I eventually looked up another naturally branch from burrito bowls -- fried rice. The particular recipe I linked also gave me a great base that works great for stir-fry (butter, soy sauce, oyster sauce, and some water). So in addition to the fried rice recipe, I have a stir fry recipe by replacing the rice with brocoli, mushroom, and green beans.

Along with fried rice, one of my favorite meals is jambalaya. Added diced tomatoes to white rice created a good enough dirty rice base for the jambalaya (instead of salsa to flavored instant rice) and all I needed to pick up was an occasional andouille sausage and/or shrimp (don't forget chicken here, too).

I took a look at the ingredients I was constantly buying from the grocery store (and this is why it's so important for me to make everything from scratch), I noticed some familiar foods -- bacon, eggs, green/red pepper, onions, and shredded cheese. That's the breakfast skillet I made in college if I grab some potatoes. An omelette is pretty much a skillet with less (or no) potato, so that's pretty much on the list now. Andouille sausage can replace bacon in the skillet and shrimp can go in an omelette reasonably well. At this point, I picked up an air fryer so I could cook potatoes easier, basically making french fries... and messing around with smash burgers since I already had ground beef. Loaded mashed potatoes -- with bacon, sour cream, and shredded cheese -- is another option.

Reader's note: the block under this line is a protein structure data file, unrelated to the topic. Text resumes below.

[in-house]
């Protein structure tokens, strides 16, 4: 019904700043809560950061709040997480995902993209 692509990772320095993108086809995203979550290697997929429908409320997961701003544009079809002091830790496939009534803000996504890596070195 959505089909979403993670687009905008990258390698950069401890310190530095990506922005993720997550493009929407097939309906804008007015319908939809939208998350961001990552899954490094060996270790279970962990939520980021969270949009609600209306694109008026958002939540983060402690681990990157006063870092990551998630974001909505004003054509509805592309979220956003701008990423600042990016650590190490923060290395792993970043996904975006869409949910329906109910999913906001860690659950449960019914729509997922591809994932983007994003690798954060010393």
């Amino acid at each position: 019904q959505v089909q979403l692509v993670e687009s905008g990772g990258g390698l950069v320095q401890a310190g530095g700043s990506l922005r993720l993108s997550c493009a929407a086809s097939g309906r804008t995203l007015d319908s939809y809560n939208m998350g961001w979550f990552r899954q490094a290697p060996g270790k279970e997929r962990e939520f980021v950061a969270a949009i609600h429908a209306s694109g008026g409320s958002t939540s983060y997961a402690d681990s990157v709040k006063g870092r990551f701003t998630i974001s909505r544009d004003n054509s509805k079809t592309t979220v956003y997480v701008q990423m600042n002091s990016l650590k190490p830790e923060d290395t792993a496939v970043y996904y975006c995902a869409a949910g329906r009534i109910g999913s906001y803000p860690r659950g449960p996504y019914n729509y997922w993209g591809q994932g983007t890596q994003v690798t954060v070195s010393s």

Another natural branching point from the burrito bowl / jambalaya combination is chili -- I have the ground beef, sour cream, and shredded cheese from the burrito and diced tomato from the jambalaya. That's what I'm working on at the time of this article but the point is that from making burrito bowls, I was able to add fried rice and jambalaya as other staple meals with a few other simpler meals -- like fajitas, chili colorado, and my old breakfast skillet -- from there. Most of the ingredients overlap enough that I have a pretty simple shopping list that never changes: chicken, ground beef, white rice, shredded cheese, fresh/frozen vegetables, beans, canned tomatoes.

So branching off from the burrito bowl, I learned how to make fried rice, jambalaya, fajitas, breakfast skillets, and omelettes.

Sauces, Seasonings, and Bases

These are the combination of ingredients I use to start most of what I cook.

Meat/Potato Seasoning

If I'm making a burrito bowl, spaghetti, or making some burgers, this is the seasoning mixture I use (if I don't use Taco seasoning):

None of this is actually measured in practice, I just add some seasonings to the pan. When I'm cooking chicken or beef on the stove, I'll add some olive or coconut oil but if I'm grilling, I skip it.

Rice/Stir Fry Sauce

I'll eyeball this recipe when I'm making fried rice (roughly 1 cup of cooked rice or stir fry (1 package of frozen veggies) then add the protein (typically 1-2 chicken breasts):

The teaspoons (tsp) are estimated, I don't bother measuring -- just shake the bottle a couple times in the frying pan. I add enough water to not "cook off" the sauce and I have a bad habit of defrosting frozen chicken on the stove on low heat (2-3).

Dirty Rice